DeWine calls legislative session to get Biden on Ohio ballot, with a catch

Governor aims to link presidential ballot move with law banning campaign spending by foreign nationals; Democrats oppose new rules for ballot initiative groups

Ohio Gov. Mike DeWine announced Thursday that he will call a special session of the state’s General Assembly next Tuesday in order to pass legislation to allow President Joe Biden to appear on the ballot as well as to ban campaign spending from foreign nationals on ballot issues.

In doing so, he called upon Article III, section 8 of the Ohio constitution, which allows the governor to convene a special session of the legislature on “extraordinary occasions” where only certain measures will be discussed.

“This is simply unacceptable,” the governor said, saying that time was running out for legislation to pass to allow both major presidential candidates to appear on the ballot.

“It’s important that when [Ohio voters] go to cast their ballot that Joe Biden is on the ballot as well as Donald Trump,” he said.

He said that in the past the legislature had passed short-term fixes to deal with the problem, saying that they are “very easy to do.” The governor also said that there is a need for a long-term fix for this problem, but said, “For now, I will certainly be satisfied with a short-term fix.”

DeWine said that the special session would need to be early next week, saying that Ohio is “right up against the wall” on timing to fix this problem, and would need to have it done by Wednesday.

“I have waited, I have been patient, but my patience has run out,” he said.

Reporters questioned DeWine’s including the measure to ban foreign money from state ballot initiative campaigns, a measure that previously stopped the ballot fix from passing when it was added to the bill by Senate Republicans, due to opposition from Ohio Democrats and divisions among the state’s Republican legislators.

DeWine repeatedly defended including the measure in the special session, saying he thought it was important to ban money from people who aren’t Ohio citizens from being used for Ohio ballot campaigns. Democrats said the Ohio Elections Commission already ruled that foreign nationals donating to ballot campaigns is prohibited.

The Associated Press reported that the measure came a year after money tied to a Swiss billionaire was used to boost the campaign to enshrine abortion rights in the Ohio constitution.

Ohio Senate President Matt Huffman on Wednesday said that their proposal to include a foreign spending ban in a bill allowing Biden on the ballot is “a classic compromise bill. Dems want Biden on the ballot. The Republicans would like to keep foreign money out of our statewide elections.”

Asked by a reporter why a compromise was needed — why Republicans wouldn’t want Biden on the ballot — Huffman said: “Not all Republicans think the same things all the time. Same as Democrats. Same as reporters, I bet. And there are a lot of people who simply weren’t going to vote for a freestanding bill that put Joe Biden on the ballot.”

The Ohio Democratic Party has expressed frustration that Republicans are trying to extract a quid-pro-quo agreement regarding passage of Senate Bill 215 rather than passing a simple bill to put Biden on the ballot.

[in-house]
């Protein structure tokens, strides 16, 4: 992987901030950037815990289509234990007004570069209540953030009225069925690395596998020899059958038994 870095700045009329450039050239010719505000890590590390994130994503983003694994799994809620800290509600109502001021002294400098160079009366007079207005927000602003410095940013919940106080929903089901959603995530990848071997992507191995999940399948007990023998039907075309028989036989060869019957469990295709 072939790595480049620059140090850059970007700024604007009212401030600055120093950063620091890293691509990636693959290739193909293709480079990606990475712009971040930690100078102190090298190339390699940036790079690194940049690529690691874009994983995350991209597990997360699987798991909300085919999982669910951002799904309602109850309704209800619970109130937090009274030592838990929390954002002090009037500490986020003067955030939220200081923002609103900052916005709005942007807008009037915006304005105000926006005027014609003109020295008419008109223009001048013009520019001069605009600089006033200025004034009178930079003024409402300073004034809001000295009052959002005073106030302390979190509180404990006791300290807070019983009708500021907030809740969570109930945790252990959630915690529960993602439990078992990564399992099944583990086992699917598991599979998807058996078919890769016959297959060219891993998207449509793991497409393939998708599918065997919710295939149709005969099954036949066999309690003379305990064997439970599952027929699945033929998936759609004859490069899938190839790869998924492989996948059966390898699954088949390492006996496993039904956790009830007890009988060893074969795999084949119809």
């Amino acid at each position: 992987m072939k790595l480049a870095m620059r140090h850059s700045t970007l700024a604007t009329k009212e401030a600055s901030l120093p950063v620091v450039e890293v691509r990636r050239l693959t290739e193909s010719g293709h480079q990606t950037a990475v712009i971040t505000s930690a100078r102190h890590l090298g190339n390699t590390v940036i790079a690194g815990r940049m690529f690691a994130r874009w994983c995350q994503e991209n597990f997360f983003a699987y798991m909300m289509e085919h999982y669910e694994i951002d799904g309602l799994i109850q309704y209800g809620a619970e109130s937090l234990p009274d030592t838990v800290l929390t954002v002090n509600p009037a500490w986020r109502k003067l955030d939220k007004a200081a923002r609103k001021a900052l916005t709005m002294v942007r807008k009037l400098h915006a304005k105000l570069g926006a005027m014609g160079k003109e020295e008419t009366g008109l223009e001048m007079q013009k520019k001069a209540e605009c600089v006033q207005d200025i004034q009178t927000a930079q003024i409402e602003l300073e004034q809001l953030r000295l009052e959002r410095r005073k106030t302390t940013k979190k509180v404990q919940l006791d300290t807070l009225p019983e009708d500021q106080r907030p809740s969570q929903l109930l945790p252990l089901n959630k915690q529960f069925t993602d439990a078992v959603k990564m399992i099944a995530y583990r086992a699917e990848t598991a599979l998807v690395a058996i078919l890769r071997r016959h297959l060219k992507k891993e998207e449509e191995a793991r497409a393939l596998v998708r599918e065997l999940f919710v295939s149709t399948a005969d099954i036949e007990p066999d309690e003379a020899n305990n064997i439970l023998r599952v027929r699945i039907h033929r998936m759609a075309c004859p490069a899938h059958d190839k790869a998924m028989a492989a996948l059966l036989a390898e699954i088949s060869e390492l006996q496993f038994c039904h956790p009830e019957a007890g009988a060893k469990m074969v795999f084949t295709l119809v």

A Democratic Party spokesman said language in SB 215 would put new burdens on groups trying to get constitutional amendments or initiative petitions on the ballot, including requiring those groups to file as Political Action Committees with tracking of campaign finance.

The Democratic spokesman said Republicans are trying to make it harder for everyday Ohioans to create ballot issues, at a time when a Republican supermajority controls what laws pass or even come up for a vote in the legislature. He said citizen-led ballot issues are a crucial tool, pointing to the recent votes on abortion and marijuana where a majority of Ohioans showed they want policies that the legislature will not even pursue.

“Throughout this process, corrupt GOP politicians in Columbus have prevented Ohioans from choosing who they want to be president, politicized the process and used it to play political games with Ohioans’ ability to hold their government accountable,” Ohio Democratic Party Chair Elizabeth Walters wrote in a statement. She also urged the passage of the Ohio Anti-Corruption Act, which she said “would require dark money groups to identify their funders, disclose their spending, and strengthen the ban on foreign money.”

Walters called for a clean bill to put Joe Biden on the ballot, but added, “despite Republicans’ political gamesmanship, we’re confident Joe Biden will be on the Ohio ballot.”

Senator J.D. Vance supported DeWine’s call for a special session, calling the inclusion of the foreign funding measure in the session a “reasonable compromise.” He also claimed that Trump would defeat Biden either way, but said that “a lot of Trump voters might sit at home if there isn’t a real presidential race,” which could hurt Republican candidates in other races.

In a release, Ohio Republican Party Communications Director Dan Lusheck said that the party agreed “wholeheartedly” with the decision to call an emergency session to place President Joe Biden on the ballot.

“We, along with our Senate nominee Bernie Moreno, Senator JD Vance, and countless other Republicans, strongly support the idea that Ohioans deserve the opportunity to cast their votes for their preferred major-party candidate and that we also deserve to have elections that are free from foreign financial interests. We encourage all legislators to get this done for the good of all Ohioans.”

The problem with getting President Biden on the ballot came about due to the timing of the Democratic National Convention, which will be held Aug. 19-22 in Chicago. Ohio’s ballot deadline is Aug. 7.